A week or two after the attacks on the World Trade Center in 2001, I made a trip to NYC for a few days to attend a film market. During that trip I found myself in a small peace demonstration near NYU. Honestly, I was there to meet a friend who was asked to provide music for the demonstration. The protesters were made up of students and a few non-students, mostly Latino, American Indian, White American.
In my gut of guts, I knew the U.S. was going to war in Afghanistan. I knew there was going to be a little something-something in response. Just a few months earlier the Taliban were blowing up 2,000 year old Buddhas to purify the landscape for a fundamentalist Islamic state, and human rights violations were committed against Afghan women. My concern regarding military action was whether President Bush, Cheney, and the other “deciders” were absolutely certain, without a doubt, Afghanistan was the hub of the 9-11 attacks. Was Afghanistan the smoking gun? Have we tried everything else? Was this a just war?
Our demonstration circled the park a few times then went inside to talk about what it all meant. I was struck by the surprise and shock of the demonstrators who were just getting their first taste of racial profiling for being Arab, Muslim or resembling one or the other. I was surprised by their surprise. I thought, “Welcome to my world.” It seemed profiling was the loss of innocence for people who thought not bringing attention to your cultural, ethnic, racial, religious self, kept you out of trouble here in America (maybe not elsewhere).
For some reason, I imagine President Barack Obama’s Nobel acceptance speech having a similar impact on the Nobel committee — a message from a leader who is actively engaged in a war and accepts his role in it as well as the prize. If there is surprise, there shouldn’t be. Neither should there be surprise from candidate Obama’s so-called “disillusioned” supporters who are responding as if they are hearing his position on Afghanistan for the first time. Candidate Obama was always clear about his intentions for Afghanistan, Pakistan and that region. Willful ignorance or wishful thinking doesn’t preserve one’s perceived “innocence” or purity.
Obama’s Nobel acceptance speech was one for the grown ups — people who have lived through the rising and setting tides of life and have accepted that there is no “either/or” kind of existence more both/and. I’m not pro-war. But I have not been directly in contact with one either, so I’m sitting in a cozy spot to mull this one over. Still, anyone who loves war, needs to be on a big comfy couch. I get a pain of anxiety every time there’s a major military something. At the same time, I’m behind the men and women who serve. I don’t want these men and women sent on a fool’s errand when it comes to war. I’m for the removal of Don’t Ask, Don’t Tell so all who want to serve can serve. All I expect of the men and women who join the military is to be totally clear about what they are committing their lives to. War may be part of the job.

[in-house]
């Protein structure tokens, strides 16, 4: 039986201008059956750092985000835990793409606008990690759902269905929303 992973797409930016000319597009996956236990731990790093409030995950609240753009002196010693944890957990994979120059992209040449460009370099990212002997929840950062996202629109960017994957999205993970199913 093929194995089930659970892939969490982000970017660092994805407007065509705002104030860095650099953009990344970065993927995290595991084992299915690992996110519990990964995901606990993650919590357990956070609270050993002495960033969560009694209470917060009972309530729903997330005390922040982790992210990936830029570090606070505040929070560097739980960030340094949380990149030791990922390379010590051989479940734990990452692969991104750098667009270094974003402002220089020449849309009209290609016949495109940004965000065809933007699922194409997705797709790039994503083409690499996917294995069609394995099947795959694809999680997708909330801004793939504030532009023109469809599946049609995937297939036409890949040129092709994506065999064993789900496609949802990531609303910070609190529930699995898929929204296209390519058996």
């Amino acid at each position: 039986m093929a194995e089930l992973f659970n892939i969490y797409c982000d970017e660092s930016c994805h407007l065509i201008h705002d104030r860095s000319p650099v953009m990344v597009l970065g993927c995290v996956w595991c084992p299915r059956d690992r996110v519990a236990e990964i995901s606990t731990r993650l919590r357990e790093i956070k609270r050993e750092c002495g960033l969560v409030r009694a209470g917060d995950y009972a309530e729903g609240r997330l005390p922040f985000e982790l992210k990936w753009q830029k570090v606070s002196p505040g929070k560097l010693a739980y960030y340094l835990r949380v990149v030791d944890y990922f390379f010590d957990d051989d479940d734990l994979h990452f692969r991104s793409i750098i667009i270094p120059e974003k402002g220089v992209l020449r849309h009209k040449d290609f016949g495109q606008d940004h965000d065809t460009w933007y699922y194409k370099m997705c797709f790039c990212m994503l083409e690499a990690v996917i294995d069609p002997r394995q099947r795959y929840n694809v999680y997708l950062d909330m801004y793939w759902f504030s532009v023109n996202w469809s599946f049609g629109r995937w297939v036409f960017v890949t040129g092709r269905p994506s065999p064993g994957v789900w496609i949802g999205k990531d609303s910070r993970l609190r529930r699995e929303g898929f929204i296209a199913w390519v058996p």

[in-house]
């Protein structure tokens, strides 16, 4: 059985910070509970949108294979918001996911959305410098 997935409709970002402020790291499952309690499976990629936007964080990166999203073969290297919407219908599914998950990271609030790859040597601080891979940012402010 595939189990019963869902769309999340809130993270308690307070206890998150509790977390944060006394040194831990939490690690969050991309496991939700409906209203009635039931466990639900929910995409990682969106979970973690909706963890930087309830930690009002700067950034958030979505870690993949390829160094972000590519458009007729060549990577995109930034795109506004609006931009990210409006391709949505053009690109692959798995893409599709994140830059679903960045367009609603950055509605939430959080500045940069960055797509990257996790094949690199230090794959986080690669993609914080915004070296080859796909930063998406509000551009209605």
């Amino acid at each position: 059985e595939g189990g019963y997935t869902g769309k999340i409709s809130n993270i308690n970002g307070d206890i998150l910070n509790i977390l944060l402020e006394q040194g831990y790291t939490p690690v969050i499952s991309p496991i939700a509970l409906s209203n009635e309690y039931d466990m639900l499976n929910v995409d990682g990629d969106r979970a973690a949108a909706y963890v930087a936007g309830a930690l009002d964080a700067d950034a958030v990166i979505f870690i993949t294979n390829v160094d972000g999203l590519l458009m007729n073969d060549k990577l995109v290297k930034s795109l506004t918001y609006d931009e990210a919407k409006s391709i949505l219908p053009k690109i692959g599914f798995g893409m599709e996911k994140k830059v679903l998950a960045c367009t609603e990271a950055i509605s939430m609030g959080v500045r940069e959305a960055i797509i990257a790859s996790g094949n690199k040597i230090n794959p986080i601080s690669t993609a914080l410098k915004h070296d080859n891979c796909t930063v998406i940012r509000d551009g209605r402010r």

Another thing I’ve come to realize is that peace activism and pacifism are not one and the same. Yes, in peace or anti-war marches there are staunch pacifists in the crowd who aren’t Amish or MLK, Jr., but there are also people in the group who support liberation movements; and in some cases those movements turn violent. Even in American history, peaceful abolitionists invited John Brown to their dinner tables, and raised money. John Brown’s raid on Harpers Ferry is now considered an impetus for the Civil War and the emancipation of enslaved African Americans (after nearly 200 years). But it’s hard to grow a movement if you hold fast to the belief that the U.S. doesn’t do anything for good especially outside its own borders. And with this premise, as E-Notes writes, these opinions do not acknowledge the real threat of terrorism or bring an alternative to the table to stop it in its tracks.
President Obama’s Nobel speech deserves a discussion guide. The speech includes some tough talk to digest about war. But as he pointed out, Gandhi and King reminded us to always keep our eye on the North Star. Harriet Tubman looked to the North Star to lead runaway African American slaves to freedom; and if anyone lost their way and wanted to turn back, she was very clear and willing to use the last resort with the warning, “Dead men tell no tales.”
Obama’s Nobel speech left me with the desire to go into a seminar and break out rooms to sift through the political, philosophical, ethical, moral, and practical elements of war and peace minus Tolstoy. If there was any surprise for me it was the word “love” mentioned twice. “Love” is a word rarely used in political discourse and certainly not from a “war President.” And, in true Obama fashion, there’s that benediction-like flourish at the end.
Dr. Martin Luther King, Jr., who received the Nobel prize in 1964, never ran for office (I doubt he ever would). And the inevitable scrutiny of his character and intentions was cut short by his assassination in 1968. Any expectations of a King moment from Barack Obama this week in Oslo was both unrealistic and unfair.
The Nobel Prize is not a perfect prize or solution for a perfect peace. The planet still spins when Oslo welcomes its prize winners each year in December. When all is said and done, it is the Nobel prize winners who struggle with the questions and decisions of war and peace, freedom and oppression when they resume their lives and responsibilities in the real world.